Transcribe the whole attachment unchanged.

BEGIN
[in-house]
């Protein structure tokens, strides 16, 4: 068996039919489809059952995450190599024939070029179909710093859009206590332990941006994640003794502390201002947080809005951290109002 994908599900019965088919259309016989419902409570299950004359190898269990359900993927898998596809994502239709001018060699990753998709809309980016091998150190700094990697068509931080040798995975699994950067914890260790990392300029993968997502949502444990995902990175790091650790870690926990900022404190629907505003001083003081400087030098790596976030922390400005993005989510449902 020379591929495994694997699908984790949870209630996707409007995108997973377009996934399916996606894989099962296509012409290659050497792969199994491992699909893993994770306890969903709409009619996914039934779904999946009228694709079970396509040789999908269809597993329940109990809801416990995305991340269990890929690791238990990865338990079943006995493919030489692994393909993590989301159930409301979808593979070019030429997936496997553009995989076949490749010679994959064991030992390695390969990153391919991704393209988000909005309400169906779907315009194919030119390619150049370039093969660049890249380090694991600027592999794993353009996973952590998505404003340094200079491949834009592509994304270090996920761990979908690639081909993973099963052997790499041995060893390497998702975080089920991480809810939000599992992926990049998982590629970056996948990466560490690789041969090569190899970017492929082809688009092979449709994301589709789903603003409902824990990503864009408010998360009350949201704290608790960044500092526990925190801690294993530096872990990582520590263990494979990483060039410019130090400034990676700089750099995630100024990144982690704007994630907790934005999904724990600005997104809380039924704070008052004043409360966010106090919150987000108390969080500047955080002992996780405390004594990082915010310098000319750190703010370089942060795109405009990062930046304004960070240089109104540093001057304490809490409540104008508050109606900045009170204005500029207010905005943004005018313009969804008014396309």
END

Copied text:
[in-house]
């Protein structure tokens, strides 16, 4: 068996039919489809059952995450190599024939070029179909710093859009206590332990941006994640003794502390201002947080809005951290109002 994908599900019965088919259309016989419902409570299950004359190898269990359900993927898998596809994502239709001018060699990753998709809309980016091998150190700094990697068509931080040798995975699994950067914890260790990392300029993968997502949502444990995902990175790091650790870690926990900022404190629907505003001083003081400087030098790596976030922390400005993005989510449902 020379591929495994694997699908984790949870209630996707409007995108997973377009996934399916996606894989099962296509012409290659050497792969199994491992699909893993994770306890969903709409009619996914039934779904999946009228694709079970396509040789999908269809597993329940109990809801416990995305991340269990890929690791238990990865338990079943006995493919030489692994393909993590989301159930409301979808593979070019030429997936496997553009995989076949490749010679994959064991030992390695390969990153391919991704393209988000909005309400169906779907315009194919030119390619150049370039093969660049890249380090694991600027592999794993353009996973952590998505404003340094200079491949834009592509994304270090996920761990979908690639081909993973099963052997790499041995060893390497998702975080089920991480809810939000599992992926990049998982590629970056996948990466560490690789041969090569190899970017492929082809688009092979449709994301589709789903603003409902824990990503864009408010998360009350949201704290608790960044500092526990925190801690294993530096872990990582520590263990494979990483060039410019130090400034990676700089750099995630100024990144982690704007994630907790934005999904724990600005997104809380039924704070008052004043409360966010106090919150987000108390969080500047955080002992996780405390004594990082915010310098000319750190703010370089942060795109405009990062930046304004960070240089109104540093001057304490809490409540104008508050109606900045009170204005500029207010905005943004005018313009969804008014396309």